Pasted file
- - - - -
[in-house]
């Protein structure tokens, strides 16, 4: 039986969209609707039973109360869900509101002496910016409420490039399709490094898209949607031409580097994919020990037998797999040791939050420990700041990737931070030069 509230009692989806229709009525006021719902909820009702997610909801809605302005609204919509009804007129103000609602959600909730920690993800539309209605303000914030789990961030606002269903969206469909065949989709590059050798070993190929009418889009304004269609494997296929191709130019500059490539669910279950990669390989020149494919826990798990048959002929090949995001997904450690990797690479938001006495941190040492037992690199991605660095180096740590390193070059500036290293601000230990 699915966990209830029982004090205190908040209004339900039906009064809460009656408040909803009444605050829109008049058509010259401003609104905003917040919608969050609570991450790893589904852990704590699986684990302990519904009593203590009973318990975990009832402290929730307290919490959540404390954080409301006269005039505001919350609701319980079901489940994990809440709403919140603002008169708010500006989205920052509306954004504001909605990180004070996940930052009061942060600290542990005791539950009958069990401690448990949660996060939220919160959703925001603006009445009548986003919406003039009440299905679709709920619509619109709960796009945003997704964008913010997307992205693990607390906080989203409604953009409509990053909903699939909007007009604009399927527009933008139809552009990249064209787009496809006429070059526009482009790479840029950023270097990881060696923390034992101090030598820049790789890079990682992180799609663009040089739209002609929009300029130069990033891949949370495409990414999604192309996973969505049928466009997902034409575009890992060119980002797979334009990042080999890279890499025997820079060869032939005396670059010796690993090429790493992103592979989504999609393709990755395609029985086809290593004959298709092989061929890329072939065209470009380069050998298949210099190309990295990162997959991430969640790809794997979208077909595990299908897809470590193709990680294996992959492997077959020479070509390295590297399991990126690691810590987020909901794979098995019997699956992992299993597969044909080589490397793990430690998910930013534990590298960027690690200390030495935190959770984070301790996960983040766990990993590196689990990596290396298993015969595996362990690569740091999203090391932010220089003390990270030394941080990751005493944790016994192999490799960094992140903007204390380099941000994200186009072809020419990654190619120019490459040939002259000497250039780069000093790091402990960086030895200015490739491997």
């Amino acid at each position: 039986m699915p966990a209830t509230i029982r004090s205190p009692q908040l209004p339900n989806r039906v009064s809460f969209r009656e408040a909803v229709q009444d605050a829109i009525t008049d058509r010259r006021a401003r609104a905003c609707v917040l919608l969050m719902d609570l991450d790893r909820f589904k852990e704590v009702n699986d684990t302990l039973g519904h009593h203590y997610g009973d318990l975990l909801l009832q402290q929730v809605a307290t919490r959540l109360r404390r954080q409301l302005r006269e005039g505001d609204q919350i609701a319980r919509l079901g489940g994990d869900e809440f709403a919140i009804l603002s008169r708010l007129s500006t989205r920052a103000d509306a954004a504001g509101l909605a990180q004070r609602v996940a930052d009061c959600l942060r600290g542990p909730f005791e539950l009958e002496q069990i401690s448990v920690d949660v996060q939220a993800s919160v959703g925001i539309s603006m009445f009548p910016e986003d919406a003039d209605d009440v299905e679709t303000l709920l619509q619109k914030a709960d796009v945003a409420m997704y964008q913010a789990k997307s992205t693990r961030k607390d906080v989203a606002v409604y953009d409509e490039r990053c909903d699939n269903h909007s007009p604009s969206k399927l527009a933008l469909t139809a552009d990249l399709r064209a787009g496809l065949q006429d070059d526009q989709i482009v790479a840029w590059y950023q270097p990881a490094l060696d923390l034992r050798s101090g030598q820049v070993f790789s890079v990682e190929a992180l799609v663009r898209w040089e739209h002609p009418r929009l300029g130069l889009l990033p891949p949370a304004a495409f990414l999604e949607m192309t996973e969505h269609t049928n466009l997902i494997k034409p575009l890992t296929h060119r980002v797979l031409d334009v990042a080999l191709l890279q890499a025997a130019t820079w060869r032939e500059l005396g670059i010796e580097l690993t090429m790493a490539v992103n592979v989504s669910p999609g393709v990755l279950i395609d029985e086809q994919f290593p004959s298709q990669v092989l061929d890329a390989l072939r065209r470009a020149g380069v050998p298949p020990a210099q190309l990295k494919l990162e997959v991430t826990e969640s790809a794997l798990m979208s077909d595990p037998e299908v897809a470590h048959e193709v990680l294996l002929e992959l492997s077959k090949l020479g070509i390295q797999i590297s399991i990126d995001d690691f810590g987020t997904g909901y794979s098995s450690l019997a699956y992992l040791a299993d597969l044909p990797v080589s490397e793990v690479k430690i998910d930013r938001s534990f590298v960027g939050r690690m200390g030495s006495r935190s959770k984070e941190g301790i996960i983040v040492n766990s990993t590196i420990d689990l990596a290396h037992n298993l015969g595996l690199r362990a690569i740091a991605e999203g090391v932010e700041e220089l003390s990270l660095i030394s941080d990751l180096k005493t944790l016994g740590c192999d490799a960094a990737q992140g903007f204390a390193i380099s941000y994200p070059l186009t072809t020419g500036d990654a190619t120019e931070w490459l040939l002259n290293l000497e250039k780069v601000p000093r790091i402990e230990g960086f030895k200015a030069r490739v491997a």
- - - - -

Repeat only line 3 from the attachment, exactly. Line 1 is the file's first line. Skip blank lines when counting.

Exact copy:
């Amino acid at each position: 039986m699915p966990a209830t509230i029982r004090s205190p009692q908040l209004p339900n989806r039906v009064s809460f969209r009656e408040a909803v229709q009444d605050a829109i009525t008049d058509r010259r006021a401003r609104a905003c609707v917040l919608l969050m719902d609570l991450d790893r909820f589904k852990e704590v009702n699986d684990t302990l039973g519904h009593h203590y997610g009973d318990l975990l909801l009832q402290q929730v809605a307290t919490r959540l109360r404390r954080q409301l302005r006269e005039g505001d609204q919350i609701a319980r919509l079901g489940g994990d869900e809440f709403a919140i009804l603002s008169r708010l007129s500006t989205r920052a103000d509306a954004a504001g509101l909605a990180q004070r609602v996940a930052d009061c959600l942060r600290g542990p909730f005791e539950l009958e002496q069990i401690s448990v920690d949660v996060q939220a993800s919160v959703g925001i539309s603006m009445f009548p910016e986003d919406a003039d209605d009440v299905e679709t303000l709920l619509q619109k914030a709960d796009v945003a409420m997704y964008q913010a789990k997307s992205t693990r961030k607390d906080v989203a606002v409604y953009d409509e490039r990053c909903d699939n269903h909007s007009p604009s969206k399927l527009a933008l469909t139809a552009d990249l399709r064209a787009g496809l065949q006429d070059d526009q989709i482009v790479a840029w590059y950023q270097p990881a490094l060696d923390l034992r050798s101090g030598q820049v070993f790789s890079v990682e190929a992180l799609v663009r898209w040089e739209h002609p009418r929009l300029g130069l889009l990033p891949p949370a304004a495409f990414l999604e949607m192309t996973e969505h269609t049928n466009l997902i494997k034409p575009l890992t296929h060119r980002v797979l031409d334009v990042a080999l191709l890279q890499a025997a130019t820079w060869r032939e500059l005396g670059i010796e580097l690993t090429m790493a490539v992103n592979v989504s669910p999609g393709v990755l279950i395609d029985e086809q994919f290593p004959s298709q990669v092989l061929d890329a390989l072939r065209r470009a020149g380069v050998p298949p020990a210099q190309l990295k494919l990162e997959v991430t826990e969640s790809a794997l798990m979208s077909d595990p037998e299908v897809a470590h048959e193709v990680l294996l002929e992959l492997s077959k090949l020479g070509i390295q797999i590297s399991i990126d995001d690691f810590g987020t997904g909901y794979s098995s450690l019997a699956y992992l040791a299993d597969l044909p990797v080589s490397e793990v690479k430690i998910d930013r938001s534990f590298v960027g939050r690690m200390g030495s006495r935190s959770k984070e941190g301790i996960i983040v040492n766990s990993t590196i420990d689990l990596a290396h037992n298993l015969g595996l690199r362990a690569i740091a991605e999203g090391v932010e700041e220089l003390s990270l660095i030394s941080d990751l180096k005493t944790l016994g740590c192999d490799a960094a990737q992140g903007f204390a390193i380099s941000y994200p070059l186009t072809t020419g500036d990654a190619t120019e931070w490459l040939l002259n290293l000497e250039k780069v601000p000093r790091i402990e230990g960086f030895k200015a030069r490739v491997a």